What Could Have Been Hennard’s Motive

At that time, George Hennard was an unemployed man who had been dismissed from Merchant Marine for possession of marijuana. Folks who knew Hennard described him as withdrawn, aggressive, easily angered. Several reports included accounts of Hennard’s expressed hatred of women. Early on in the investigation of the shooting, it was also found that Hennard had stalked two sisters who were residents in his neighborhood before the incident.


Texas Governor Ann Richards mourns the victims killed by George J. Hennard during a memorial service. — Photo by Bob Daemmrich/Corbis Sygma (Photo by Bob E. Daemmrich/Sygma/Sygma via Getty Images)

One of his former roommates was quoted saying, “Hennard hated blacks, Hispanics, gays. He said women were snakes and always had derogatory remarks about them, especially after fights with his mother.” Survivors from Luby’s Cafeteria said Hennard had passed over men to shoot women. Out of the 23 people Hennard killed, 14 were women, as were many of the injured victims.

Gun Rights Law

Following the incident, Suzanna Hupp, who was at Luby’s Cafeteria on the day of the shooting; where Hennard killed her parents became a gun rights activist. Hupp testified before Congress to support concealed-weapons laws, believing that if people had access to weapons, she and other victims would have been able to fight back, and her parents and other victims of the shooting might have had a chance to survive.


Suzanna Gratia Hupp, left, is seen comforting another young woman at the scene of the mass shooting at the Luby’s Cafeteria on Oct. 16, 1991. As a member of Congress, Gratia Hupp was a major proponent of concealed handgun license laws that were enacted after the shooting. Source:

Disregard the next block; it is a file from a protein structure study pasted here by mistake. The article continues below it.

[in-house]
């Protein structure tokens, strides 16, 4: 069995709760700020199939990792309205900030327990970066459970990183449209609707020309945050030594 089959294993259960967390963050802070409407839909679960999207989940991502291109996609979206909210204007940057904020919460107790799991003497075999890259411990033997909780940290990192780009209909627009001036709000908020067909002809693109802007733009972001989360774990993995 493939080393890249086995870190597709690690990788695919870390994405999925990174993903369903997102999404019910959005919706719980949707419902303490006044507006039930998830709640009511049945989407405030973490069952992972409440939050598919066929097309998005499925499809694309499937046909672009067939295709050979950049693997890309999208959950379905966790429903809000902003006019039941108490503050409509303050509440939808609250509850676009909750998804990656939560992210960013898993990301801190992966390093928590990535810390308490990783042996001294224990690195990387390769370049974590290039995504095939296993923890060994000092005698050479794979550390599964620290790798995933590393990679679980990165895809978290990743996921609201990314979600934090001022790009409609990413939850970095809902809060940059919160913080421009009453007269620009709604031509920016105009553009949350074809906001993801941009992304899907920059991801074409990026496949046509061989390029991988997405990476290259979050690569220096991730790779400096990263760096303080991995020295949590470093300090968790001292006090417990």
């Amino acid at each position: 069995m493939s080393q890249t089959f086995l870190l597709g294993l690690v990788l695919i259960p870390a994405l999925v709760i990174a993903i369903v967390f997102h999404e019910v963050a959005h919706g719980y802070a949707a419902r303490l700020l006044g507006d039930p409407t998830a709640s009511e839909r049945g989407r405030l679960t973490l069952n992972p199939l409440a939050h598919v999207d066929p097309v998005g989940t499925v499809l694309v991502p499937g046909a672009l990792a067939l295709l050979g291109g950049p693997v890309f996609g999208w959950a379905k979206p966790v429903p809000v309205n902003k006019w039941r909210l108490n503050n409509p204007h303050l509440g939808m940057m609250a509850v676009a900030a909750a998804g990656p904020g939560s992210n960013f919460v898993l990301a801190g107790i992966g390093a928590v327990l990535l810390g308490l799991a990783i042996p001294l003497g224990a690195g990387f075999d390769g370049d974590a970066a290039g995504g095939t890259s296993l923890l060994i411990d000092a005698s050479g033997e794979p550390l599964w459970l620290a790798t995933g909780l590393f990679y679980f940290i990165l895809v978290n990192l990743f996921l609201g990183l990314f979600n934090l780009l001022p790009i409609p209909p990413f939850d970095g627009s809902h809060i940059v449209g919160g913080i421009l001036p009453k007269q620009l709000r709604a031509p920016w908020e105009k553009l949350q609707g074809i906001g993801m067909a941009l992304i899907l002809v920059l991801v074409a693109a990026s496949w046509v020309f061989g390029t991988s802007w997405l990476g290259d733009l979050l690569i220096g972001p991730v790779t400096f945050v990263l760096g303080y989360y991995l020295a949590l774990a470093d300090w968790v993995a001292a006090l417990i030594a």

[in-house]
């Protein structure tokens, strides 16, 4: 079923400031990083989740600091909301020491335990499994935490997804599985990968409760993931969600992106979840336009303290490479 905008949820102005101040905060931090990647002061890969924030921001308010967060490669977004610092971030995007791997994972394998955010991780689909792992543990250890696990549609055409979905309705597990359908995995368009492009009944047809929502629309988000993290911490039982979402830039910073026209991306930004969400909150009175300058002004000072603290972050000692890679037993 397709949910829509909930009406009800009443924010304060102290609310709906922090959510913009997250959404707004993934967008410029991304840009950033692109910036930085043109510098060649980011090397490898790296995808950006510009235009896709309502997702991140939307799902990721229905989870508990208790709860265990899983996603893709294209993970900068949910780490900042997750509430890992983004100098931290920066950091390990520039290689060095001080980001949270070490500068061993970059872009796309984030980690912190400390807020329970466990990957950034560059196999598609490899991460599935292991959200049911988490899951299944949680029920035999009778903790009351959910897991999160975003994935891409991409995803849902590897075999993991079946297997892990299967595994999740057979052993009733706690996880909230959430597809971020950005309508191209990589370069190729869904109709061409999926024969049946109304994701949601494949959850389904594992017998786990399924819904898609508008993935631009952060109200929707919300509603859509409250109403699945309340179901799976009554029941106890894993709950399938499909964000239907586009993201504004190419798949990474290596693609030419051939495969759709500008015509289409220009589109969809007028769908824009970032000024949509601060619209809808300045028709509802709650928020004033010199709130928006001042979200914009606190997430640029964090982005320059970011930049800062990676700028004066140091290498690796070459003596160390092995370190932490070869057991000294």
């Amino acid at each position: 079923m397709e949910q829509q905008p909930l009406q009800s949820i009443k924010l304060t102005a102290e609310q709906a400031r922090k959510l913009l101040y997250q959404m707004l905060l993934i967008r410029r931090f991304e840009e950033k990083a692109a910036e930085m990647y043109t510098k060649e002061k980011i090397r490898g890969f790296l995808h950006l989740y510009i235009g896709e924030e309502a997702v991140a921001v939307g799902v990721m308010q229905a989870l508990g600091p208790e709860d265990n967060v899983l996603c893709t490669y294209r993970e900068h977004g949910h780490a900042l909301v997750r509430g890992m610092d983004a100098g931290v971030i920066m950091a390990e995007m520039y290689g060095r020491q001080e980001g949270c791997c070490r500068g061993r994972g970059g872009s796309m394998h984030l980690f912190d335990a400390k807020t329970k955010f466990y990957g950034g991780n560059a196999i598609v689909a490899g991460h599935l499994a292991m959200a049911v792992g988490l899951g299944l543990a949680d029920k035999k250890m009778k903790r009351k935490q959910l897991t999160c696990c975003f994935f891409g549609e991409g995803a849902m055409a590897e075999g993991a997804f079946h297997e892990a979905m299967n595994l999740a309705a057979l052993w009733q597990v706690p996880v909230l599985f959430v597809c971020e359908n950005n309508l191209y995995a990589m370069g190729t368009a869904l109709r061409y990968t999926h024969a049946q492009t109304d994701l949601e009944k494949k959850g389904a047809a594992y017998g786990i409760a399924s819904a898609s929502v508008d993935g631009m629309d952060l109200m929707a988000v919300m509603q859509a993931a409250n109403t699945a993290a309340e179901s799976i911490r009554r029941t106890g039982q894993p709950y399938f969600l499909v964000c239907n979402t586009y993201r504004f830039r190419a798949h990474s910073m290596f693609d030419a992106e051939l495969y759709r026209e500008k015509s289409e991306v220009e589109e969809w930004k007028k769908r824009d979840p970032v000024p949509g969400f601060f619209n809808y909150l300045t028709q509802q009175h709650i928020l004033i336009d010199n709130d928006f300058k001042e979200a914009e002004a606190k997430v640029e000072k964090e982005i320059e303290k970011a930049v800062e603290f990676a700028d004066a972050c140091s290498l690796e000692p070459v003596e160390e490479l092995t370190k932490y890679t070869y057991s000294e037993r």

In 1996, Hupp was elected to the Texas House of Representatives and helped pass a concealed-weapons bill signed by then-governor George W. Bush.

The Aftermath of the Incident

Today, a pink granite memorial stands behind the Killeen Community Center with the date of the incident and the names of victims whom were killed.


A memorial to the victims of the Luby’s shooting in Killeen. Source:

Luby’s Massacre is currently ranked as the 6th deadliest mass shooting in America by a single shooter just behind Sunday’s murder of 26 in the Sutherland Springs First Baptist Church outside of San Antonio. In April 2007 and October 1, 2017, its death toll was surpassed by that of the Virginia Tech and Las Vegas shooting respectively.

The Las Vegas Shooting

Las Vegas has also witnessed one of America’s deadliest mass shootings. The shooting occurred on October 1, 2017, on the 32nd floor of the Mandalay Bay Resort and Casino in Las Vegas.


Las Vegas police stand guard along the streets outside the Route 91 Harvest Country music festival grounds of the Route 91 Harvest on October 1, 2017, in Las Vegas, Nevada. There are reports of an active shooter around the Mandalay Bay Resort and Casino. (Photo by David Becker/Getty Images)

The gunman, 64-year-old Stephen Paddock, opened fire on the attendees of Route 91 Harvest music festival which left the gunman and 58 others dead, and over 500 people injured.

Virginia Tech Shooting


Sixteen-year-old Jessica Hill takes part in a vigil for the victims of the mass killing at the southwestern university, Virginia Tech April 16, 2007, in Blacksburg, Virginia. More than 30 people were killed after a gunman opened fired first at a dormitory and later a classroom building. (Photo by Win McNamee/Getty Images)

On April 16, 2007, Seung-Hui-Cho who was a senior at Virginia Tech University carried out two different attacks on the school’s campus in an interval of about 2 hours. He initially opened fire at West Ambler Johnston dormitory which housed 895 people, and then opened fire at Norris Hall which was half a mile away. On that day, 23-year-old Cho killed 33 people including himself and wounded several others.